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updated: 10/22/2012 4:15 PM

Geneva teachers seek 1 percent raise in salary

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The Geneva Education Association has proposed that the teachers receive a 1-percent raise in the 2012-13 salary schedule and a 1-percent raise in 2013-14, according to the "final offer" posted on the union's website,

The offer was submitted last week to the Illinois Education Labor Relations Board, after the union declared negotiations between it and the Geneva school district were at an official impasse.

In the first two years, teachers also would receive increases in pay based on increased seniority (step) and accumulated postgraduate education (lane).

In the third year of the proposed contract, teachers' pay would be frozen the first half of the year, and only step and lane increases in the second half.

Negotiators for the Geneva Education Association and the Geneva school district are due to meet Tuesday with a federal mediator to work on a new contract, even though the union has declared the talks at an impasse.

Both sides were to submit their final offers Oct. 19 to the Illinois Education Labor Relations Board. The state and the school district do not have to publish the offers until Oct. 26.

Last week, the union membership authorized its leaders to call for a strike.

The district has proposed pay be frozen the first year, according to a prepared statement from the district.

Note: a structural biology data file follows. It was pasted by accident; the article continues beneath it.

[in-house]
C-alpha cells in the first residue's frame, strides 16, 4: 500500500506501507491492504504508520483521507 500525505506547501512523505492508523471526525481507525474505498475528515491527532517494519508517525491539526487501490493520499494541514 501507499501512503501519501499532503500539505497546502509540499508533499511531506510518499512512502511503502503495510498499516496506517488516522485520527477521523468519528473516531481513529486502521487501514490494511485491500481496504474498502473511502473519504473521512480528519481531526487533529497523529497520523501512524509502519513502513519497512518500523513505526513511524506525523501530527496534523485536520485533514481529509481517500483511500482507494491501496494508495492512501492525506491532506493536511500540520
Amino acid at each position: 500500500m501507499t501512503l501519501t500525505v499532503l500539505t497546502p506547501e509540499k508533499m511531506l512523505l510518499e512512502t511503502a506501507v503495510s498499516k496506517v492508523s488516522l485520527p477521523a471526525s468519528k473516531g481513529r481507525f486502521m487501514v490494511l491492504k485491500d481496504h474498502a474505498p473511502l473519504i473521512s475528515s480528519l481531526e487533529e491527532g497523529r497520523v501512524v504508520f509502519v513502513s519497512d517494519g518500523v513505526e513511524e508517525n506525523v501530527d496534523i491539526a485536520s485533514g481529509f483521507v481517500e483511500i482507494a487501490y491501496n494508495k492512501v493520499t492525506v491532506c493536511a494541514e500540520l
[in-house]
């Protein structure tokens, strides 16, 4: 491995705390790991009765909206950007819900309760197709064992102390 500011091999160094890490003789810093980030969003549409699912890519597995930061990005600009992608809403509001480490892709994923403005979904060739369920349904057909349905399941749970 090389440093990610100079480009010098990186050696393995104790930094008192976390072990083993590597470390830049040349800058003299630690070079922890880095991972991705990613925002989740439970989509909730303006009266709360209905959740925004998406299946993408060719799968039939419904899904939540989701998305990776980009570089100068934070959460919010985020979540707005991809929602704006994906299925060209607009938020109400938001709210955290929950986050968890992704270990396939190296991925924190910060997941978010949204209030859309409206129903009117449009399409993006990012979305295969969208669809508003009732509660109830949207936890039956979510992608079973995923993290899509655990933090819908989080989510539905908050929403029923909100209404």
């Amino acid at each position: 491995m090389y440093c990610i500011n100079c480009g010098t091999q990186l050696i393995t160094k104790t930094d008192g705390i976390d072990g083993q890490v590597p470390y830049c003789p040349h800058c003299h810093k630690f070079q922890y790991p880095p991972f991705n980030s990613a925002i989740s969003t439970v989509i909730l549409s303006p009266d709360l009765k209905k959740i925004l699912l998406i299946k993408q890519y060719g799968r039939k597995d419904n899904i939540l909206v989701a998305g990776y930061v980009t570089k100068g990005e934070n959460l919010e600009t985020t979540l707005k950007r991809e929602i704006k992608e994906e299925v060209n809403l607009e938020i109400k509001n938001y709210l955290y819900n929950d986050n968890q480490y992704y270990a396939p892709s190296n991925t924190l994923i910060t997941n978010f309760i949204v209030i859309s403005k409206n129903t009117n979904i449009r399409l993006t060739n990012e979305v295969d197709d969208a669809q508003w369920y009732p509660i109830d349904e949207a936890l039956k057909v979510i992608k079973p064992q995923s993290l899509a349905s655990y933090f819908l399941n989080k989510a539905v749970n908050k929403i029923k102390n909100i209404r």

The teachers' contract offer also calls for the district to offer non-early-retirement-offer incentives for two more years. Currently, the district allows teachers to exercise that option for just one year before retirement; the district bumps the teacher's pay up 6 percent in that final year. According to the union, other school districts in the area increase the pay for up to four years.

The teachers' proposal calls for single teachers to start contributing something to the cost of their health-insurance premiums.

The previous contract expired Aug. 15. Negotiations started in February.

This is not the first time negotiations between the union and the district have stalled. In 1992, it took more than three months after the expiration of a contract for the two to settle on a new one.

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